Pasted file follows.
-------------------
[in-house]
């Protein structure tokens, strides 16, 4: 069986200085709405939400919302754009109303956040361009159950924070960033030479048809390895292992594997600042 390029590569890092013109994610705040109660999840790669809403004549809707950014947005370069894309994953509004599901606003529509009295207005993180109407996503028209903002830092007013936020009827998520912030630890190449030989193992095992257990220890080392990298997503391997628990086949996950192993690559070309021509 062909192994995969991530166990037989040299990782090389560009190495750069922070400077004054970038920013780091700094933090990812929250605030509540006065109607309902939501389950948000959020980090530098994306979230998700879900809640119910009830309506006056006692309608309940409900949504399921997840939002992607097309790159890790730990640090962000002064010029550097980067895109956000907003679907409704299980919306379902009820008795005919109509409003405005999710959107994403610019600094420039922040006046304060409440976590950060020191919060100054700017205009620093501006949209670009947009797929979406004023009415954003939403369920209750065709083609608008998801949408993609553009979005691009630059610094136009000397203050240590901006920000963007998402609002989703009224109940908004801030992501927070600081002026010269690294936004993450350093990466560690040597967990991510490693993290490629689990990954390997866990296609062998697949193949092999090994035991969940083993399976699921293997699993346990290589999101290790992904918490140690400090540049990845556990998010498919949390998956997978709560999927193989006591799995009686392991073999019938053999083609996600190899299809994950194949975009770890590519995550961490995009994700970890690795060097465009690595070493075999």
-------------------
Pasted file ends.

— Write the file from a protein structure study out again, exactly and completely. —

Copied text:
[in-house]
């Protein structure tokens, strides 16, 4: 069986200085709405939400919302754009109303956040361009159950924070960033030479048809390895292992594997600042 390029590569890092013109994610705040109660999840790669809403004549809707950014947005370069894309994953509004599901606003529509009295207005993180109407996503028209903002830092007013936020009827998520912030630890190449030989193992095992257990220890080392990298997503391997628990086949996950192993690559070309021509 062909192994995969991530166990037989040299990782090389560009190495750069922070400077004054970038920013780091700094933090990812929250605030509540006065109607309902939501389950948000959020980090530098994306979230998700879900809640119910009830309506006056006692309608309940409900949504399921997840939002992607097309790159890790730990640090962000002064010029550097980067895109956000907003679907409704299980919306379902009820008795005919109509409003405005999710959107994403610019600094420039922040006046304060409440976590950060020191919060100054700017205009620093501006949209670009947009797929979406004023009415954003939403369920209750065709083609608008998801949408993609553009979005691009630059610094136009000397203050240590901006920000963007998402609002989703009224109940908004801030992501927070600081002026010269690294936004993450350093990466560690040597967990991510490693993290490629689990990954390997866990296609062998697949193949092999090994035991969940083993399976699921293997699993346990290589999101290790992904918490140690400090540049990845556990998010498919949390998956997978709560999927193989006591799995009686392991073999019938053999083609996600190899299809994950194949975009770890590519995550961490995009994700970890690795060097465009690595070493075999």